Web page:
The Bible’s version of the homeless, and dirty beggars of today is none other than the LEPER. He, too, was avoided and despised because his scourge carried the stigma of sin and divine punishment. The Old Testament reading today advised people on how to isolate the leper in society. To be a leper in the Jewish society of Jesus’ time was not a pleasant but a most dreadful and painful experience. It must have been a real shock for people to see that their respected prophet and teacher not only conversed with a leper but also moved by that encounter, “touched” him and healed him. And it must have been the highlight of this man’s life to be regarded again as important by a fellow human being. In his ministry, Jesus would repeatedly defy societal restrictions and extend his love to lepers and to other castaways of his time.
Here we see the distinction of Jesus’ approach to the marginalized of society. In his heart there was no reservation towards anyone. His heart was truly open, accommodating and compassionate to all who needed him. In doing this, the Lord did not listen to conventions but only to his Father, whose warm, pulsating heart craved to embrace the poor and the suffering. In our lives today, we rarely meet lepers. I don’t even remember being in the presence of one. As for the dirty, homeless poor, we occasionally meet them but our encounters are as fleeing as they come. But surely we have our own version of lepers in our lives. There are people we refuse to acknowledge as our equals, the ones we consciously ignore and whose presence we loathe. To us, they are “non-persons.”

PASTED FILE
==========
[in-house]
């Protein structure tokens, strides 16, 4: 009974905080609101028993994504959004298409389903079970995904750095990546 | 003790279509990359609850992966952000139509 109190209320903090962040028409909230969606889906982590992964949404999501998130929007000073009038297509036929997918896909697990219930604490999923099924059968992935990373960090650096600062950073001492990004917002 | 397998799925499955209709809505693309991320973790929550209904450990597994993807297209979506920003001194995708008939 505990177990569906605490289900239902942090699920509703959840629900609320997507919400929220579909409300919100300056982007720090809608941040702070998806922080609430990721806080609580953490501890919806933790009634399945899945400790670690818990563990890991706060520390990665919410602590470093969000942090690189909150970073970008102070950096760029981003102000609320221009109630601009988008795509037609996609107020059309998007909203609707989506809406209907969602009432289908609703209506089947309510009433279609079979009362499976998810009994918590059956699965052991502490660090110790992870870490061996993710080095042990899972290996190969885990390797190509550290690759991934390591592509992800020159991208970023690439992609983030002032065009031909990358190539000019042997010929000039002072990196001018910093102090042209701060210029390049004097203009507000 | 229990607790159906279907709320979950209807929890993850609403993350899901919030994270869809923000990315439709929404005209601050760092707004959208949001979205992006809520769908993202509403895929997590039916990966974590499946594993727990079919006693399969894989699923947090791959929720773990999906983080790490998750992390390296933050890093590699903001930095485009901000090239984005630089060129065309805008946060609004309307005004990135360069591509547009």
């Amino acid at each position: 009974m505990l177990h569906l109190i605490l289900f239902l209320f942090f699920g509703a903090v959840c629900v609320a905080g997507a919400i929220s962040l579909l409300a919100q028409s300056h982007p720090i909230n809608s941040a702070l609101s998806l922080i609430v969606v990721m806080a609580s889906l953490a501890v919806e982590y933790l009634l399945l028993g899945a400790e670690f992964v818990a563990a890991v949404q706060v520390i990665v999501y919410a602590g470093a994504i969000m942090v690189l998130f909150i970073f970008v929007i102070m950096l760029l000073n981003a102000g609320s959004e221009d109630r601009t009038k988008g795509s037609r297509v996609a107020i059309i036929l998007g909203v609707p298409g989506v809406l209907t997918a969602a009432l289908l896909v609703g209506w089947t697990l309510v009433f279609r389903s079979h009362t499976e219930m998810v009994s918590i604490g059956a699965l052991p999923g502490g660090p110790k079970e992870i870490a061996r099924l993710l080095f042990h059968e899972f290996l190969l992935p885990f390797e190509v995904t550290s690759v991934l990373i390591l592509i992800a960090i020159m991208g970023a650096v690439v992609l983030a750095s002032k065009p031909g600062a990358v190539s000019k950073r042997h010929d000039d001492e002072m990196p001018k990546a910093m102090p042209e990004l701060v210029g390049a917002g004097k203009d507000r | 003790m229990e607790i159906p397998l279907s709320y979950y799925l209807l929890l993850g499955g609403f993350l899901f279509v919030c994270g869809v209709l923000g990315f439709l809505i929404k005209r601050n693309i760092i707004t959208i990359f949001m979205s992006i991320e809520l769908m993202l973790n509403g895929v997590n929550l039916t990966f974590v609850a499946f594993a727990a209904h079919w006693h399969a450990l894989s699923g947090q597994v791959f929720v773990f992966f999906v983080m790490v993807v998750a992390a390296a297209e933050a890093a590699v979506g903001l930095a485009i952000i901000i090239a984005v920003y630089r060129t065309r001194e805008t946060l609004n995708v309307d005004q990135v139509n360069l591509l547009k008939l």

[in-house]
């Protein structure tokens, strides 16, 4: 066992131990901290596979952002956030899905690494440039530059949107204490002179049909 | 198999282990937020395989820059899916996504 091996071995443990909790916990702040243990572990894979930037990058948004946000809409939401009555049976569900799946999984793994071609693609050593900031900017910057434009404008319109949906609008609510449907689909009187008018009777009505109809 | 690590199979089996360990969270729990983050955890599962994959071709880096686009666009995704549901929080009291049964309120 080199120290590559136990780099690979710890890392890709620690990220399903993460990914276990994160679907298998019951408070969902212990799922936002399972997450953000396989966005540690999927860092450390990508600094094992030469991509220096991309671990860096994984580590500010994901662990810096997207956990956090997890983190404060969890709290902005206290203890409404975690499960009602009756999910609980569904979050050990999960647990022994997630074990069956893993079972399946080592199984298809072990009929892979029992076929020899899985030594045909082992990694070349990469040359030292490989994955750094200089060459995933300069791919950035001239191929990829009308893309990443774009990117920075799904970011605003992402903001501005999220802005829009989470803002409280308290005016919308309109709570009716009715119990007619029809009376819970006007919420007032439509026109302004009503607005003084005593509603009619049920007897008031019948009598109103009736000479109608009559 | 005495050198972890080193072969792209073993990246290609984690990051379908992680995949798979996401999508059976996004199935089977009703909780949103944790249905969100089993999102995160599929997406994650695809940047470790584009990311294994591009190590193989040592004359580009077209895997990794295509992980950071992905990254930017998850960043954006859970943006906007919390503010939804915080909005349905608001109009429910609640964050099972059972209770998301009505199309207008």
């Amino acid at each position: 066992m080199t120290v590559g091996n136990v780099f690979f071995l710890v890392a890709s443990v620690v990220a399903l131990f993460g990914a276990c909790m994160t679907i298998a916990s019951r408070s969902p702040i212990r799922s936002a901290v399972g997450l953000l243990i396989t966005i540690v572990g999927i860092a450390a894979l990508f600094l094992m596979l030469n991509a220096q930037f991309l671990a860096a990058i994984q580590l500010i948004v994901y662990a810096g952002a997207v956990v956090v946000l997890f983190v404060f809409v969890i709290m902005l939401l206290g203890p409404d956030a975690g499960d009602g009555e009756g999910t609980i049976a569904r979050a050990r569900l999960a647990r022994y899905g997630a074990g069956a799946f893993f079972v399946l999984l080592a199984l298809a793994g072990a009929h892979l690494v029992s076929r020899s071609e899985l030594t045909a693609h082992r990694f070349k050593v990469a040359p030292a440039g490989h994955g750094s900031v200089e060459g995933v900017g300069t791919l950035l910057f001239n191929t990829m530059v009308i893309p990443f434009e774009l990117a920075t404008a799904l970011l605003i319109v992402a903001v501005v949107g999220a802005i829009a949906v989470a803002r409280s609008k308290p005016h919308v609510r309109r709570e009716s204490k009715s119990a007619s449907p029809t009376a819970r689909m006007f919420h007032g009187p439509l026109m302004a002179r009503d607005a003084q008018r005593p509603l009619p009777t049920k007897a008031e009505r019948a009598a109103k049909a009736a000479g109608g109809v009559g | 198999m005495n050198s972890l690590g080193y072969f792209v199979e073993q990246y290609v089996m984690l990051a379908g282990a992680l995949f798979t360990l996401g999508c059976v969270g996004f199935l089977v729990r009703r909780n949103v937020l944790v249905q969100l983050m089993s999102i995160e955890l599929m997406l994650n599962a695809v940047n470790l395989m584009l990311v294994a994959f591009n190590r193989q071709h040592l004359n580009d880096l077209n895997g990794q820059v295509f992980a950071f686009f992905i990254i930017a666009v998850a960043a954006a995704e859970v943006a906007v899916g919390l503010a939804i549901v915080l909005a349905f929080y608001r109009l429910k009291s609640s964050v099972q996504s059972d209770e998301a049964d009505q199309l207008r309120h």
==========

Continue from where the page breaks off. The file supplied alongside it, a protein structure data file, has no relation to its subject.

Just think of your enemies. How long have you decisively refused to have any contact with the people who hurt you in the past? And then there are people who are truly needy among us whose experience spark the littlest interest within us, like the victims of various calamities for whom we give some money at the second collection on Sunday Masses. The Gospel challenges us to adopt the same mind that was in Christ. Are we willing to be moved by others’ experiences? Are we ready to touch them with our hands and love them in our hearts? This week, let us resolve to love the lepers of our lives. And may Jesus help us to boldly take the first step.
This Sunday is World d Day of the Sick and World Marriage Day. Let us pray for the sick in our Parish and for all married couples. On Monday, it is Lincoln’s birthday. On the 14th, it is Ash Wednesday and a day obligatory for Fasting and Abstinence for all practicing Catholics in the Church. It is also Valentine’s Day for all lovers. On Friday it is Chinese New Year 4716. By this time I am back from annual vacation. This is all for now, watch for the nest bulletin. God Bless!
Your Priest-Servant and Parochial Administrator,